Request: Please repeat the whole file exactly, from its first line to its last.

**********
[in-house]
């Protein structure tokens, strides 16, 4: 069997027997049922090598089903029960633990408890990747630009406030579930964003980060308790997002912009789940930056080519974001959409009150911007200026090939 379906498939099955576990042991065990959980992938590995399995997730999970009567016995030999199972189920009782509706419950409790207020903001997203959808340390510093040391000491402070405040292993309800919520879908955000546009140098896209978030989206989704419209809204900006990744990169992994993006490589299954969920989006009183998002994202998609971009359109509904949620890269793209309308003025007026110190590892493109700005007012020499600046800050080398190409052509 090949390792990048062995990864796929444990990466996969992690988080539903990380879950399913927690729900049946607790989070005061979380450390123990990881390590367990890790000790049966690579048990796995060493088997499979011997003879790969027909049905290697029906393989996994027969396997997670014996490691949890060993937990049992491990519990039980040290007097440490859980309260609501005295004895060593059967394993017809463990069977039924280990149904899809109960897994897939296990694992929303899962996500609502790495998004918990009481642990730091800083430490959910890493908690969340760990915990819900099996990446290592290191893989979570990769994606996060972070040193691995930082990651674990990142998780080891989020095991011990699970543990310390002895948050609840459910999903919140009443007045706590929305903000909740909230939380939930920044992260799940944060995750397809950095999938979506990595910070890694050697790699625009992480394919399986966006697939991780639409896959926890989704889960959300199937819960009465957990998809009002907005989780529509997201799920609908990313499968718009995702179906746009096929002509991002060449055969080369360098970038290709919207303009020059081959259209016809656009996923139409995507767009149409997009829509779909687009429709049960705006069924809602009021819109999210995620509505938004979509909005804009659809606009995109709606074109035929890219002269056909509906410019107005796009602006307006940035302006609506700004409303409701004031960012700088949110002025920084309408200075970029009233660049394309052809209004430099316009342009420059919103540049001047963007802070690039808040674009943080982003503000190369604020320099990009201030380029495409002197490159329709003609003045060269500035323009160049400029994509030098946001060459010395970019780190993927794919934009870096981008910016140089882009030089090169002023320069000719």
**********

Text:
[in-house]
């Protein structure tokens, strides 16, 4: 069997027997049922090598089903029960633990408890990747630009406030579930964003980060308790997002912009789940930056080519974001959409009150911007200026090939 379906498939099955576990042991065990959980992938590995399995997730999970009567016995030999199972189920009782509706419950409790207020903001997203959808340390510093040391000491402070405040292993309800919520879908955000546009140098896209978030989206989704419209809204900006990744990169992994993006490589299954969920989006009183998002994202998609971009359109509904949620890269793209309308003025007026110190590892493109700005007012020499600046800050080398190409052509 090949390792990048062995990864796929444990990466996969992690988080539903990380879950399913927690729900049946607790989070005061979380450390123990990881390590367990890790000790049966690579048990796995060493088997499979011997003879790969027909049905290697029906393989996994027969396997997670014996490691949890060993937990049992491990519990039980040290007097440490859980309260609501005295004895060593059967394993017809463990069977039924280990149904899809109960897994897939296990694992929303899962996500609502790495998004918990009481642990730091800083430490959910890493908690969340760990915990819900099996990446290592290191893989979570990769994606996060972070040193691995930082990651674990990142998780080891989020095991011990699970543990310390002895948050609840459910999903919140009443007045706590929305903000909740909230939380939930920044992260799940944060995750397809950095999938979506990595910070890694050697790699625009992480394919399986966006697939991780639409896959926890989704889960959300199937819960009465957990998809009002907005989780529509997201799920609908990313499968718009995702179906746009096929002509991002060449055969080369360098970038290709919207303009020059081959259209016809656009996923139409995507767009149409997009829509779909687009429709049960705006069924809602009021819109999210995620509505938004979509909005804009659809606009995109709606074109035929890219002269056909509906410019107005796009602006307006940035302006609506700004409303409701004031960012700088949110002025920084309408200075970029009233660049394309052809209004430099316009342009420059919103540049001047963007802070690039808040674009943080982003503000190369604020320099990009201030380029495409002197490159329709003609003045060269500035323009160049400029994509030098946001060459010395970019780190993927794919934009870096981008910016140089882009030089090169002023320069000719």